Every Family in Heaven

Ephesians 3:14-15 is an odd passage:

For this reason I kneel before the Father, from whom every family in heaven and on earth derives its name.

The obvious question raised by the passage is who are the families in heaven. There is no real consensus among commentators on the question. Some suggest that it refers to the Jewish people and the Gentles—the Jewish people as the family in heaven, the gentiles as those on earth. Others have suggested that families in heaven are the angels. Some have suggested that it refers to Christians here on earth, as well as believers who have passed on in death.

Given my interest in astronomy and science fiction, it should not be shocking to any regular reader that I am tempted to suggest that should we ever discover extraterrestrial civilizations, then Paul’s words here would be helpful. Something that theologians are likely to have to come to grips with at some point will be finding a way to accept the existence of such extraterrestrials and to fit them into our theological frameworks. I suggest that a passage like this from Paul’s letter to the Ephesians might be useful in this regard. After all, we need to think about how God would relate to non-human intelligence. Obviously (it seems to me) the Bible was written to and for human beings; it was not written for angels, it was not written for animals, and it wasn’t written for infants. Thus, the questions we might have about the ultimate fates of animals and infants, for instance, are not answered explicitly in the text. Likewise, the text does not deal with a question that is of interest to us in the twenty-first century, since the concept of other worlds and other beings living on them was not really something that Paul would likely have thought about or even imagined. The chances that Paul was thinking of alien beings is highly improbable from a historical or cultural context.

Nevertheless, I suspect that once First Contact occurs, this is one of the texts that will get used as we adapt to that new reality. Likewise, I suggest this passage will serve as an opening to a future theological/academic discipline: comparative Christianity. That is, I suspect that we will find analogues of Christianity in alien garb simply because I suspect that the only way to reconcile sentient creatures is for God to become one and die for them. If you think it impossible that God’s son could die an infinite number of times on an infinite number of worlds for an infinite number of species, I have a two-part question: first, on what basis is such a scenario impossible? I don’t believe the Bible addresses the question either way. Second, is God’s arm too short to save all life in the universe?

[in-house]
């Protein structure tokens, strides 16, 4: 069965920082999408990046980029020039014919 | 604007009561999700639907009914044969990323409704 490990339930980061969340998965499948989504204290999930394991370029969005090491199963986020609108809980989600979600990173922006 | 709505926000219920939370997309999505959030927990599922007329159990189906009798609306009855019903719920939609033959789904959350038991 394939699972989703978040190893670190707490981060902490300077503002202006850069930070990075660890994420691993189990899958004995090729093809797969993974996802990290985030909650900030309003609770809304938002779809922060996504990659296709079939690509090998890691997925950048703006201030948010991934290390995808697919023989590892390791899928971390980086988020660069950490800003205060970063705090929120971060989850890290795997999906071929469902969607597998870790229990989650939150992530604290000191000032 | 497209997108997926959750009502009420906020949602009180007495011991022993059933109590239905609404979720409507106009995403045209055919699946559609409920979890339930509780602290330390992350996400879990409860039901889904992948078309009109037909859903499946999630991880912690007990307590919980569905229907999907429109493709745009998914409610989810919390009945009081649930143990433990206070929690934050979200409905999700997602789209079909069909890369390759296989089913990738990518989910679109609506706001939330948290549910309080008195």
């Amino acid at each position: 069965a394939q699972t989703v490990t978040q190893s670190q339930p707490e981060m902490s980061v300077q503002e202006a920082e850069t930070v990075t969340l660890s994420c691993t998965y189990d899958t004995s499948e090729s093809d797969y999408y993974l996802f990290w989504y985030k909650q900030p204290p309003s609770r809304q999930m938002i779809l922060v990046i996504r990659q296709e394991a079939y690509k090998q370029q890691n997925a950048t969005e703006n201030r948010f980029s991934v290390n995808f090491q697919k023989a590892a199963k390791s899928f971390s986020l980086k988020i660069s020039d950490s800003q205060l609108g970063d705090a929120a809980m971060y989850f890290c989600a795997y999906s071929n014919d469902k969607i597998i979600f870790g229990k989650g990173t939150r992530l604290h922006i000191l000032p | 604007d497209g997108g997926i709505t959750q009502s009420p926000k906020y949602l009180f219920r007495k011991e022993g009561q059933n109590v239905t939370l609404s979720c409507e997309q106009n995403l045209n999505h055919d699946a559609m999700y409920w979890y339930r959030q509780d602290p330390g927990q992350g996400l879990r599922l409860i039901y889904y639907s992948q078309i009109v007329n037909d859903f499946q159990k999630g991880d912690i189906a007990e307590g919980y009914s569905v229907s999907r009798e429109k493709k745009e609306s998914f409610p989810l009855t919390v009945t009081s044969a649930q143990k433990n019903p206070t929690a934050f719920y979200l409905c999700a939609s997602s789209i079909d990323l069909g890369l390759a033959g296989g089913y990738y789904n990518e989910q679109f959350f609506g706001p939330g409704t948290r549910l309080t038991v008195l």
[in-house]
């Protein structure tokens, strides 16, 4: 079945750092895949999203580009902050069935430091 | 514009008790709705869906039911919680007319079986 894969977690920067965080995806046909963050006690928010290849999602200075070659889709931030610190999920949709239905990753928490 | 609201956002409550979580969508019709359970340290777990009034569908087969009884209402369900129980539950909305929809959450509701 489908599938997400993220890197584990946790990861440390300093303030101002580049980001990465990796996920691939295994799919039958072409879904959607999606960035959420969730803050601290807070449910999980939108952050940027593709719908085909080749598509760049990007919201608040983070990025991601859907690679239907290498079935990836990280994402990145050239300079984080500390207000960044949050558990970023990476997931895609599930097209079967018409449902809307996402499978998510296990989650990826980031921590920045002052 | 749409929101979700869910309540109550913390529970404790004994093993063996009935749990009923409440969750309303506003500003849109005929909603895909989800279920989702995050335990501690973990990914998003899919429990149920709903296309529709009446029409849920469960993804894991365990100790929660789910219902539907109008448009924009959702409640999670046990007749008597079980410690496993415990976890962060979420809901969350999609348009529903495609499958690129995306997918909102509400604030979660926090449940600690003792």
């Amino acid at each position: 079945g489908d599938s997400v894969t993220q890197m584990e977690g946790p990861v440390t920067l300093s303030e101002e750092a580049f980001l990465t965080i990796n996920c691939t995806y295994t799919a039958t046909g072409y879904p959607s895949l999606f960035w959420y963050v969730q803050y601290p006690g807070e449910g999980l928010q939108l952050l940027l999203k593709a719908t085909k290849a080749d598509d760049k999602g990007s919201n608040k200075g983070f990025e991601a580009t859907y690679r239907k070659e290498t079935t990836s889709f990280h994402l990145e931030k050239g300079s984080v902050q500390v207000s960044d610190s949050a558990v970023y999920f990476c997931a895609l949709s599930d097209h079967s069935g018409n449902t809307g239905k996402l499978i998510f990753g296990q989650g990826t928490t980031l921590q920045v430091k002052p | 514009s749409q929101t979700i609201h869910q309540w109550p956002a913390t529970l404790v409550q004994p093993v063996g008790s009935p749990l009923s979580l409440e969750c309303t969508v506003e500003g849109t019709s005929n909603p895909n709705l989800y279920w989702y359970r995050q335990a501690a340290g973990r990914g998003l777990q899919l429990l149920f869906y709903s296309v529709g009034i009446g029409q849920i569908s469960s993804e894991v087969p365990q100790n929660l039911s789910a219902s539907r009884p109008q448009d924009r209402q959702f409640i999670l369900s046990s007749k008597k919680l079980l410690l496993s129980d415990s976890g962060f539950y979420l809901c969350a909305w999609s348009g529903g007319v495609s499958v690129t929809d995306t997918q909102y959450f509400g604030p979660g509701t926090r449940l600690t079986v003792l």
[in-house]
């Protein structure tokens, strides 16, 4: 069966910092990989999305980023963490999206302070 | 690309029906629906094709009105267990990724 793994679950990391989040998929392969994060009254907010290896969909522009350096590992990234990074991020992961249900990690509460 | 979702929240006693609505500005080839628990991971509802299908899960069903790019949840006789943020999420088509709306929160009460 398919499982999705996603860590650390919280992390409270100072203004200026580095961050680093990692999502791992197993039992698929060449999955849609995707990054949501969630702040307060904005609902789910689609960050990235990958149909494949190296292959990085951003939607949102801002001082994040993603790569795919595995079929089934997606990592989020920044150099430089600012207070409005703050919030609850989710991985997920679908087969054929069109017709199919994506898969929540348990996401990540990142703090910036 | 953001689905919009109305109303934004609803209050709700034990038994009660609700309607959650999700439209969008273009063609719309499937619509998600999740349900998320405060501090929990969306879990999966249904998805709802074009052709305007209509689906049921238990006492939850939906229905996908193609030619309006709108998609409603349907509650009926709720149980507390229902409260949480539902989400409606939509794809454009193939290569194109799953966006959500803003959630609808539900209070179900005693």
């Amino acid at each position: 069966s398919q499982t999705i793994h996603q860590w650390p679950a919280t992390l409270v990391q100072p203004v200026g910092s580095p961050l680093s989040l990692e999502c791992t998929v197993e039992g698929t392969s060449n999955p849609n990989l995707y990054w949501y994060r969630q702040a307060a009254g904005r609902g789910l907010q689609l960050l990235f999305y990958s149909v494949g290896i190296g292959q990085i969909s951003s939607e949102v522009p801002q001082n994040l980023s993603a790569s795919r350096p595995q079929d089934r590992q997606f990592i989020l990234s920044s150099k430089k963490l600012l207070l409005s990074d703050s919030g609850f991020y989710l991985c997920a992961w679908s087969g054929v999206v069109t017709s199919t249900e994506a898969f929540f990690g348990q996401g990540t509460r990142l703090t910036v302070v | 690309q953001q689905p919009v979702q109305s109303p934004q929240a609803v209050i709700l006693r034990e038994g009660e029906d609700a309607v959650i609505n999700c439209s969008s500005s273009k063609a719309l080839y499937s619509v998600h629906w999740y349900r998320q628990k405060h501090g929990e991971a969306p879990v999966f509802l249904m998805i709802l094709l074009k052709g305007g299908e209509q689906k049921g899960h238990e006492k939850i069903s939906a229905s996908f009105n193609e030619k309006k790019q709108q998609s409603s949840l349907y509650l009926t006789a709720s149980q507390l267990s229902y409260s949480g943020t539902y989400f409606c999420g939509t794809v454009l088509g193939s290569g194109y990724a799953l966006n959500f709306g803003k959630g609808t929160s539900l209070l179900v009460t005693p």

Assuming extraterrestrial intelligence piles on to another problem, if you would: the incredible naiveté of how most think about eschatology and the second coming. Already, thanks to space travel, the popular image of Jesus’ return is obviously not correct. Human beings have lived continuously in space for the last ten years (on the International Space Station); the ashes of two people are not on Earth at all and more are likely to follow, which complicates our picture of the resurrection: Eugene M. Shoemaker’s ashes are on the moon (they were deposited there by the Lunar Prospector space probe in 1999) and Clyde W. Tombaugh’s ashes are currently more than five astronomical units from Earth and bound for interstellar space after New Horizon’s flyby of Pluto in July, 2015.

As I’ve told my students, theology is mostly about our questions, not about the answers. Given an infinite, eternal God, there are more things we don’t know or understand than we do, or ever can. God and his relationship to us and the universe do not fit into tidy little boxes: there aren’t any boxes big enough. All we can manage is a bare outline, with few certainties, such as “God loves us.” And “we sinners have been reconciled to God through the death of Jesus on the cross.” Basic things. But there is so much else we are clueless about, and some of our certainties are likely wrong or at best incomplete and confused.

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About R.P. Nettelhorst

I'm married with three daughters. I live in southern California and I'm the interim pastor at Quartz Hill Community Church. I have written several books. I spent a couple of summers while I was in college working on a kibbutz in Israel. In 2004, I was a volunteer with the Ansari X-Prize at the winning launches of SpaceShipOne. Member of Society of Biblical Literature, American Academy of Religion, and The Authors Guild
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